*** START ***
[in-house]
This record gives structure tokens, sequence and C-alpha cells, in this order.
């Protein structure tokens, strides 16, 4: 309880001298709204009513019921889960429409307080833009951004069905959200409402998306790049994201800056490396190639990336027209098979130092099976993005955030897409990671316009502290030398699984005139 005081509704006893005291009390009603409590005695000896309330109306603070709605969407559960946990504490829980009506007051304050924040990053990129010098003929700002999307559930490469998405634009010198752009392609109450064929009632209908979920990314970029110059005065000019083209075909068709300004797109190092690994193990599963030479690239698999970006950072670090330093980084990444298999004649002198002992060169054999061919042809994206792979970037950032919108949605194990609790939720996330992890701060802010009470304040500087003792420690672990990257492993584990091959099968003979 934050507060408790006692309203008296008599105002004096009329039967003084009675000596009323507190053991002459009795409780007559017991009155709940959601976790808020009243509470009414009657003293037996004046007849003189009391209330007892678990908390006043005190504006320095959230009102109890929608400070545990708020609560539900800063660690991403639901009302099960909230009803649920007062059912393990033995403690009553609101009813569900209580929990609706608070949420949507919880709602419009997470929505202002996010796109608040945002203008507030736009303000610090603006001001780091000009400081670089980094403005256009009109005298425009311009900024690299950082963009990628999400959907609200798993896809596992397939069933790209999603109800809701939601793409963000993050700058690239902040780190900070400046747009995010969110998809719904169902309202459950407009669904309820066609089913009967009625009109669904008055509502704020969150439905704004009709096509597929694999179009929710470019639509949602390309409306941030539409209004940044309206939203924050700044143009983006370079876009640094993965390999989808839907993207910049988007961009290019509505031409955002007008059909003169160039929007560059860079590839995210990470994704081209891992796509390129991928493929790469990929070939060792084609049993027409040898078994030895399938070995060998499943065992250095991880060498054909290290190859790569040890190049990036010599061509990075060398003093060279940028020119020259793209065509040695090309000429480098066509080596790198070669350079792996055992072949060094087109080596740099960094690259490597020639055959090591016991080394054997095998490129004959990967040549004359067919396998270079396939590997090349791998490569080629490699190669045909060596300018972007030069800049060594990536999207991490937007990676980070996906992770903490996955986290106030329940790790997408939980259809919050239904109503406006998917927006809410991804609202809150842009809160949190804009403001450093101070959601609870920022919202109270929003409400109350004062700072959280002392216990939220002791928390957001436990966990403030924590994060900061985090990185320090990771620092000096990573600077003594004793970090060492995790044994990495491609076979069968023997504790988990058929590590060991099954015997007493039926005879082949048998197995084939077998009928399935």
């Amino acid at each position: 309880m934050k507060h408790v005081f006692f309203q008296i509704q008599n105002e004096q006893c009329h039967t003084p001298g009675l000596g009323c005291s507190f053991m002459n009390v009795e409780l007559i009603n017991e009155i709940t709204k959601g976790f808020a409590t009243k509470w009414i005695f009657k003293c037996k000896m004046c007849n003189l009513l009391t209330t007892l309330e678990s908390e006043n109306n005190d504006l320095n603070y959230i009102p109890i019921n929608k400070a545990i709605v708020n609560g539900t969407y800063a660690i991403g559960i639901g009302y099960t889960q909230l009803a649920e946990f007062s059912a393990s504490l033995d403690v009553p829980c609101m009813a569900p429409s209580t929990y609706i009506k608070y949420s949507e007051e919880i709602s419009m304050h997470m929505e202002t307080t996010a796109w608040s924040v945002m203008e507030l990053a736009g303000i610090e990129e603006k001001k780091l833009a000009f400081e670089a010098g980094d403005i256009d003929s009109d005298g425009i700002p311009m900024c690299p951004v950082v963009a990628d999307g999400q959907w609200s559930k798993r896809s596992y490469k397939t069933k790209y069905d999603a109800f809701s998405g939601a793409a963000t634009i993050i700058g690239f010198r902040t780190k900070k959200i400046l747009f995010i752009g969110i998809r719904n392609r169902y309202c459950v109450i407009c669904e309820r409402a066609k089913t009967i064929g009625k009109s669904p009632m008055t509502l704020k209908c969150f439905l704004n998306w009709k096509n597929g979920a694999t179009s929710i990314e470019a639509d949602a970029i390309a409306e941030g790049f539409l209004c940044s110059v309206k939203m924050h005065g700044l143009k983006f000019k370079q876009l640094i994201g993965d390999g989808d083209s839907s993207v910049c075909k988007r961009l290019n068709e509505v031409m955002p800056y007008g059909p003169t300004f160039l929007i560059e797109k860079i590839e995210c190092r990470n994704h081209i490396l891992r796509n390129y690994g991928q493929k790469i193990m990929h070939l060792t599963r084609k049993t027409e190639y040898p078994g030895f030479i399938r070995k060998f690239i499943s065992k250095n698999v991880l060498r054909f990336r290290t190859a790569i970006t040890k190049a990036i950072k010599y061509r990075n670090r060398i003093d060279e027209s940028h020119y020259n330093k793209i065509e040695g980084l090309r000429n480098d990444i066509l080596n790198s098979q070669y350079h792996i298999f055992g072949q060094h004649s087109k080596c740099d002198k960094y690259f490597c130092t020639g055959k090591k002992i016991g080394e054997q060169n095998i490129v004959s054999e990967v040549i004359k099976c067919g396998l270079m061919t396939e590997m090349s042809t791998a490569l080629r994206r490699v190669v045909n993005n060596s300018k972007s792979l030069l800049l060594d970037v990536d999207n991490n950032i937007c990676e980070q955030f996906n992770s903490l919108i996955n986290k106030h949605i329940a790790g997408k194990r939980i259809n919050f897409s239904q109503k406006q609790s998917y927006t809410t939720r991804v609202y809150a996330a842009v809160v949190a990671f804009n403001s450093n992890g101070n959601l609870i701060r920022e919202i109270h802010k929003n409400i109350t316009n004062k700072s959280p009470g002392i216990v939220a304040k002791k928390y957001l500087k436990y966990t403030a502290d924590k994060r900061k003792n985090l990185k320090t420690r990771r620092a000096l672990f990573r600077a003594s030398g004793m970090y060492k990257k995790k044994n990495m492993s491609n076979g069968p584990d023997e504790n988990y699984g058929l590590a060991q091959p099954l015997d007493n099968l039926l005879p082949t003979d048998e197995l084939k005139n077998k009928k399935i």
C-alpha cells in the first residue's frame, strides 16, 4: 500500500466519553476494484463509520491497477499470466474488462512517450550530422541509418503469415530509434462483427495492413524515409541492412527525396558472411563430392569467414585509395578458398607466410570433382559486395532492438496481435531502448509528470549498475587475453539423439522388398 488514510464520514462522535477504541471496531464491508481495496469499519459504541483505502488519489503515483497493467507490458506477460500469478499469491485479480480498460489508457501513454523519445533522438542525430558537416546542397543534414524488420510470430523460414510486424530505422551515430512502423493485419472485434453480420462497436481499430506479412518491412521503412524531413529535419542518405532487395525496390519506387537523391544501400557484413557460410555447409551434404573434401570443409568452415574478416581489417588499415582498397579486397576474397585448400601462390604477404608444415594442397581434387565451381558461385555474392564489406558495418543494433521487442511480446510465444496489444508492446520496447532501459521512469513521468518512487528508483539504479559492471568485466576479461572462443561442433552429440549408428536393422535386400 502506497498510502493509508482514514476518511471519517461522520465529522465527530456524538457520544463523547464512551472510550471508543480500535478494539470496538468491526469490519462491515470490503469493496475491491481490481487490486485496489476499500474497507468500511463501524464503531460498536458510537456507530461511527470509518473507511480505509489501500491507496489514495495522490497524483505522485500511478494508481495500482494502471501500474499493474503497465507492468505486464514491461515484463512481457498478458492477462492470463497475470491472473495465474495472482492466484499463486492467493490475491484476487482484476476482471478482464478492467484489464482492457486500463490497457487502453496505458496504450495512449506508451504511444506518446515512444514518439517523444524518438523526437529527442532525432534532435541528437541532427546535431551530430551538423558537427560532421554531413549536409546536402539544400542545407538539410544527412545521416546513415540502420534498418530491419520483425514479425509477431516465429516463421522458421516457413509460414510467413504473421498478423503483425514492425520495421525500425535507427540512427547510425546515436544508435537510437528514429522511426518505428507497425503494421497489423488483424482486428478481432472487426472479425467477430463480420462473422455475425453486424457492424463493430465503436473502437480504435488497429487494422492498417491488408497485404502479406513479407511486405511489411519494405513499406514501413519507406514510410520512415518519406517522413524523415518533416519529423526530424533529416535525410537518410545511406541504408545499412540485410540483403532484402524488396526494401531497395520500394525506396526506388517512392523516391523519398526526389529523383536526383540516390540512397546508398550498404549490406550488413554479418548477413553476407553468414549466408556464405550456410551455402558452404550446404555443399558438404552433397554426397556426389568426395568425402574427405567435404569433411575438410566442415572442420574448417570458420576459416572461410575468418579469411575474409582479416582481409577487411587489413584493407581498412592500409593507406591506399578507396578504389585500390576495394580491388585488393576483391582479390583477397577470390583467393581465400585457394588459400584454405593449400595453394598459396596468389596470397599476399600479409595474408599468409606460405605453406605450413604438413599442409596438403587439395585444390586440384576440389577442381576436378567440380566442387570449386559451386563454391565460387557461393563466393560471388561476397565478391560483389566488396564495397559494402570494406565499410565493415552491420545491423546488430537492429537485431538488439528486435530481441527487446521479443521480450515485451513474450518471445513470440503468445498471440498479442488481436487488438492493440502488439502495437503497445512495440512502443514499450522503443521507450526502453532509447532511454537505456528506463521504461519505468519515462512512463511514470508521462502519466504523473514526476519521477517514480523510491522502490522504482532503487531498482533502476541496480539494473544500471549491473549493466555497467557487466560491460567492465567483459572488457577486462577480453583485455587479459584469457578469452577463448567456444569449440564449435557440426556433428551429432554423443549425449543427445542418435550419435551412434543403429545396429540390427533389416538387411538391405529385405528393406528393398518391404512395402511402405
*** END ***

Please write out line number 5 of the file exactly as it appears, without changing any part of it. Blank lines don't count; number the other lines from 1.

C-alpha cells in the first residue's frame, strides 16, 4: 500500500466519553476494484463509520491497477499470466474488462512517450550530422541509418503469415530509434462483427495492413524515409541492412527525396558472411563430392569467414585509395578458398607466410570433382559486395532492438496481435531502448509528470549498475587475453539423439522388398 488514510464520514462522535477504541471496531464491508481495496469499519459504541483505502488519489503515483497493467507490458506477460500469478499469491485479480480498460489508457501513454523519445533522438542525430558537416546542397543534414524488420510470430523460414510486424530505422551515430512502423493485419472485434453480420462497436481499430506479412518491412521503412524531413529535419542518405532487395525496390519506387537523391544501400557484413557460410555447409551434404573434401570443409568452415574478416581489417588499415582498397579486397576474397585448400601462390604477404608444415594442397581434387565451381558461385555474392564489406558495418543494433521487442511480446510465444496489444508492446520496447532501459521512469513521468518512487528508483539504479559492471568485466576479461572462443561442433552429440549408428536393422535386400 502506497498510502493509508482514514476518511471519517461522520465529522465527530456524538457520544463523547464512551472510550471508543480500535478494539470496538468491526469490519462491515470490503469493496475491491481490481487490486485496489476499500474497507468500511463501524464503531460498536458510537456507530461511527470509518473507511480505509489501500491507496489514495495522490497524483505522485500511478494508481495500482494502471501500474499493474503497465507492468505486464514491461515484463512481457498478458492477462492470463497475470491472473495465474495472482492466484499463486492467493490475491484476487482484476476482471478482464478492467484489464482492457486500463490497457487502453496505458496504450495512449506508451504511444506518446515512444514518439517523444524518438523526437529527442532525432534532435541528437541532427546535431551530430551538423558537427560532421554531413549536409546536402539544400542545407538539410544527412545521416546513415540502420534498418530491419520483425514479425509477431516465429516463421522458421516457413509460414510467413504473421498478423503483425514492425520495421525500425535507427540512427547510425546515436544508435537510437528514429522511426518505428507497425503494421497489423488483424482486428478481432472487426472479425467477430463480420462473422455475425453486424457492424463493430465503436473502437480504435488497429487494422492498417491488408497485404502479406513479407511486405511489411519494405513499406514501413519507406514510410520512415518519406517522413524523415518533416519529423526530424533529416535525410537518410545511406541504408545499412540485410540483403532484402524488396526494401531497395520500394525506396526506388517512392523516391523519398526526389529523383536526383540516390540512397546508398550498404549490406550488413554479418548477413553476407553468414549466408556464405550456410551455402558452404550446404555443399558438404552433397554426397556426389568426395568425402574427405567435404569433411575438410566442415572442420574448417570458420576459416572461410575468418579469411575474409582479416582481409577487411587489413584493407581498412592500409593507406591506399578507396578504389585500390576495394580491388585488393576483391582479390583477397577470390583467393581465400585457394588459400584454405593449400595453394598459396596468389596470397599476399600479409595474408599468409606460405605453406605450413604438413599442409596438403587439395585444390586440384576440389577442381576436378567440380566442387570449386559451386563454391565460387557461393563466393560471388561476397565478391560483389566488396564495397559494402570494406565499410565493415552491420545491423546488430537492429537485431538488439528486435530481441527487446521479443521480450515485451513474450518471445513470440503468445498471440498479442488481436487488438492493440502488439502495437503497445512495440512502443514499450522503443521507450526502453532509447532511454537505456528506463521504461519505468519515462512512463511514470508521462502519466504523473514526476519521477517514480523510491522502490522504482532503487531498482533502476541496480539494473544500471549491473549493466555497467557487466560491460567492465567483459572488457577486462577480453583485455587479459584469457578469452577463448567456444569449440564449435557440426556433428551429432554423443549425449543427445542418435550419435551412434543403429545396429540390427533389416538387411538391405529385405528393406528393398518391404512395402511402405